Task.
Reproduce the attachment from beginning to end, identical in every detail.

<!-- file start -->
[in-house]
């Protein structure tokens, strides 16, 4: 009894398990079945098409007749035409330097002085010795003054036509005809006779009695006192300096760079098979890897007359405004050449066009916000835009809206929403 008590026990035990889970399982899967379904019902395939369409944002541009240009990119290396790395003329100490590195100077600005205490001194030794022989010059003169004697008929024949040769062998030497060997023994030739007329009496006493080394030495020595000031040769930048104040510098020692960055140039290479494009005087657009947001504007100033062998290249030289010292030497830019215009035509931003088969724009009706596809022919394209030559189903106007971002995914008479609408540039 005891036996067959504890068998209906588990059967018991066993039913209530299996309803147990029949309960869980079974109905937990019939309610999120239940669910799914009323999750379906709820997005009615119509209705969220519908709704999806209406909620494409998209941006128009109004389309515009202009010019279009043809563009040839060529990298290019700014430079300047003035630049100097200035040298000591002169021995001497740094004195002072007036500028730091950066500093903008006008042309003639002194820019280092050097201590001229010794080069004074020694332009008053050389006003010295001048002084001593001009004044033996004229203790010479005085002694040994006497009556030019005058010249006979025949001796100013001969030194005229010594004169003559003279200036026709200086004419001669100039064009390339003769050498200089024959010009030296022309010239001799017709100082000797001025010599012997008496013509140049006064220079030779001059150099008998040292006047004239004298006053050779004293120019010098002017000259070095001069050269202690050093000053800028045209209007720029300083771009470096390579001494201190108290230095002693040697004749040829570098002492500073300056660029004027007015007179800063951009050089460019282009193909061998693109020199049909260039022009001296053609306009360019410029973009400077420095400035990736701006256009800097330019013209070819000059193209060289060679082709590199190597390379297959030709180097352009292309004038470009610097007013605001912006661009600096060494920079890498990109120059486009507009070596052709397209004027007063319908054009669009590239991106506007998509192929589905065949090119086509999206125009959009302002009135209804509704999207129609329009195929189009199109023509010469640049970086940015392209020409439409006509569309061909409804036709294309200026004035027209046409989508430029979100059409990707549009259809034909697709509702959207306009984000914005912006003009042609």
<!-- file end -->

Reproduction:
[in-house]
């Protein structure tokens, strides 16, 4: 009894398990079945098409007749035409330097002085010795003054036509005809006779009695006192300096760079098979890897007359405004050449066009916000835009809206929403 008590026990035990889970399982899967379904019902395939369409944002541009240009990119290396790395003329100490590195100077600005205490001194030794022989010059003169004697008929024949040769062998030497060997023994030739007329009496006493080394030495020595000031040769930048104040510098020692960055140039290479494009005087657009947001504007100033062998290249030289010292030497830019215009035509931003088969724009009706596809022919394209030559189903106007971002995914008479609408540039 005891036996067959504890068998209906588990059967018991066993039913209530299996309803147990029949309960869980079974109905937990019939309610999120239940669910799914009323999750379906709820997005009615119509209705969220519908709704999806209406909620494409998209941006128009109004389309515009202009010019279009043809563009040839060529990298290019700014430079300047003035630049100097200035040298000591002169021995001497740094004195002072007036500028730091950066500093903008006008042309003639002194820019280092050097201590001229010794080069004074020694332009008053050389006003010295001048002084001593001009004044033996004229203790010479005085002694040994006497009556030019005058010249006979025949001796100013001969030194005229010594004169003559003279200036026709200086004419001669100039064009390339003769050498200089024959010009030296022309010239001799017709100082000797001025010599012997008496013509140049006064220079030779001059150099008998040292006047004239004298006053050779004293120019010098002017000259070095001069050269202690050093000053800028045209209007720029300083771009470096390579001494201190108290230095002693040697004749040829570098002492500073300056660029004027007015007179800063951009050089460019282009193909061998693109020199049909260039022009001296053609306009360019410029973009400077420095400035990736701006256009800097330019013209070819000059193209060289060679082709590199190597390379297959030709180097352009292309004038470009610097007013605001912006661009600096060494920079890498990109120059486009507009070596052709397209004027007063319908054009669009590239991106506007998509192929589905065949090119086509999206125009959009302002009135209804509704999207129609329009195929189009199109023509010469640049970086940015392209020409439409006509569309061909409804036709294309200026004035027209046409989508430029979100059409990707549009259809034909697709509702959207306009984000914005912006003009042609």